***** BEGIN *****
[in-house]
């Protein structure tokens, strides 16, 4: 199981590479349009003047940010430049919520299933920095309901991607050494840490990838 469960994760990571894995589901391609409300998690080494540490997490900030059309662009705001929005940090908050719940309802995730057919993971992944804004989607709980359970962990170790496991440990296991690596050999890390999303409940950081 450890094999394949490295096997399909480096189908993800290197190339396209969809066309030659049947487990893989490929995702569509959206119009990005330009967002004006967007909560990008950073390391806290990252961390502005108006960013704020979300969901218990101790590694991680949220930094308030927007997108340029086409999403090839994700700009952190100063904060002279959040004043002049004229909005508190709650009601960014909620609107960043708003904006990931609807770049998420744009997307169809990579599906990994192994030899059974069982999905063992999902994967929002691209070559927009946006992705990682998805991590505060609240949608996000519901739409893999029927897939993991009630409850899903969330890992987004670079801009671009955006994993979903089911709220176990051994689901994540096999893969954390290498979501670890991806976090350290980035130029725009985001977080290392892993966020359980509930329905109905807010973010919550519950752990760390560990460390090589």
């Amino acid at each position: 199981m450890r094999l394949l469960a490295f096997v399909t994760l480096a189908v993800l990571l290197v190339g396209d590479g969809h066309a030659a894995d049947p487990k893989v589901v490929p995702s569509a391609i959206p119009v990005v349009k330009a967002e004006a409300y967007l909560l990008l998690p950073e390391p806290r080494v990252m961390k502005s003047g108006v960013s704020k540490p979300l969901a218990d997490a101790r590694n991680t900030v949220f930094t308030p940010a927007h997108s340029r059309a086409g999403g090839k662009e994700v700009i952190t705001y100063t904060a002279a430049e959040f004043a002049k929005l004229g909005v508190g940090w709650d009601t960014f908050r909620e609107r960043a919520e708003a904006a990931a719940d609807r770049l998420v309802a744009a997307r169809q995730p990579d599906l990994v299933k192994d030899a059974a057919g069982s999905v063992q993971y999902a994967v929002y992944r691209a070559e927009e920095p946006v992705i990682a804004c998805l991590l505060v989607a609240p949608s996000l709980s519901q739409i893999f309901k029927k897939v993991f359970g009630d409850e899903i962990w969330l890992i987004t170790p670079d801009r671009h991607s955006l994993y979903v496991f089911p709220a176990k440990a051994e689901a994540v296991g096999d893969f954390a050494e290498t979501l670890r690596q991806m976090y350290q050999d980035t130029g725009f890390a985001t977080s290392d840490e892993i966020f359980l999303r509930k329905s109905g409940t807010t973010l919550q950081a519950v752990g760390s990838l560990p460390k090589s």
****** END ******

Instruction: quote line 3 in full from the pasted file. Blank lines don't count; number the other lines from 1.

């Amino acid at each position: 199981m450890r094999l394949l469960a490295f096997v399909t994760l480096a189908v993800l990571l290197v190339g396209d590479g969809h066309a030659a894995d049947p487990k893989v589901v490929p995702s569509a391609i959206p119009v990005v349009k330009a967002e004006a409300y967007l909560l990008l998690p950073e390391p806290r080494v990252m961390k502005s003047g108006v960013s704020k540490p979300l969901a218990d997490a101790r590694n991680t900030v949220f930094t308030p940010a927007h997108s340029r059309a086409g999403g090839k662009e994700v700009i952190t705001y100063t904060a002279a430049e959040f004043a002049k929005l004229g909005v508190g940090w709650d009601t960014f908050r909620e609107r960043a919520e708003a904006a990931a719940d609807r770049l998420v309802a744009a997307r169809q995730p990579d599906l990994v299933k192994d030899a059974a057919g069982s999905v063992q993971y999902a994967v929002y992944r691209a070559e927009e920095p946006v992705i990682a804004c998805l991590l505060v989607a609240p949608s996000l709980s519901q739409i893999f309901k029927k897939v993991f359970g009630d409850e899903i962990w969330l890992i987004t170790p670079d801009r671009h991607s955006l994993y979903v496991f089911p709220a176990k440990a051994e689901a994540v296991g096999d893969f954390a050494e290498t979501l670890r690596q991806m976090y350290q050999d980035t130029g725009f890390a985001t977080s290392d840490e892993i966020f359980l999303r509930k329905s109905g409940t807010t973010l919550q950081a519950v752990g760390s990838l560990p460390k090589s």